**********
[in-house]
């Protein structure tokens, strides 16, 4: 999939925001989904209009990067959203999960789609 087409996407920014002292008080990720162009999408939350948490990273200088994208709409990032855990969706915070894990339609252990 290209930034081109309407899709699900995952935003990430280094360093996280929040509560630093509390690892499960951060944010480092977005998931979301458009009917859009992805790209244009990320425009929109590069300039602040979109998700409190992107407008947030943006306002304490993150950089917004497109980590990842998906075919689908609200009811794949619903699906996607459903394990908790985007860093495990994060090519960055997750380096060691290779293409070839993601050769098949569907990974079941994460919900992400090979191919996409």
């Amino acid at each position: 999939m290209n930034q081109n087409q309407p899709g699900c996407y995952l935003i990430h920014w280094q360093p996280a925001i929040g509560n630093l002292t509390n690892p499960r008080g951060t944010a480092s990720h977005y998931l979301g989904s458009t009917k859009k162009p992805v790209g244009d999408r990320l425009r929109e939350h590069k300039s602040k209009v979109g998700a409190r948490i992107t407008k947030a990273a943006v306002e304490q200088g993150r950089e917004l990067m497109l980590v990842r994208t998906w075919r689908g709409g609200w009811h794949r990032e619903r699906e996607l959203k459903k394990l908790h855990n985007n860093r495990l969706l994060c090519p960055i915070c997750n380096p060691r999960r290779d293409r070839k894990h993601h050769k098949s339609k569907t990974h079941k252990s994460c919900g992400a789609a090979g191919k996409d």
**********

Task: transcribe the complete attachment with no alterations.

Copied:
[in-house]
């Protein structure tokens, strides 16, 4: 999939925001989904209009990067959203999960789609 087409996407920014002292008080990720162009999408939350948490990273200088994208709409990032855990969706915070894990339609252990 290209930034081109309407899709699900995952935003990430280094360093996280929040509560630093509390690892499960951060944010480092977005998931979301458009009917859009992805790209244009990320425009929109590069300039602040979109998700409190992107407008947030943006306002304490993150950089917004497109980590990842998906075919689908609200009811794949619903699906996607459903394990908790985007860093495990994060090519960055997750380096060691290779293409070839993601050769098949569907990974079941994460919900992400090979191919996409």
């Amino acid at each position: 999939m290209n930034q081109n087409q309407p899709g699900c996407y995952l935003i990430h920014w280094q360093p996280a925001i929040g509560n630093l002292t509390n690892p499960r008080g951060t944010a480092s990720h977005y998931l979301g989904s458009t009917k859009k162009p992805v790209g244009d999408r990320l425009r929109e939350h590069k300039s602040k209009v979109g998700a409190r948490i992107t407008k947030a990273a943006v306002e304490q200088g993150r950089e917004l990067m497109l980590v990842r994208t998906w075919r689908g709409g609200w009811h794949r990032e619903r699906e996607l959203k459903k394990l908790h855990n985007n860093r495990l969706l994060c090519p960055i915070c997750n380096p060691r999960r290779d293409r070839k894990h993601h050769k098949s339609k569907t990974h079941k252990s994460c919900g992400a789609a090979g191919k996409d």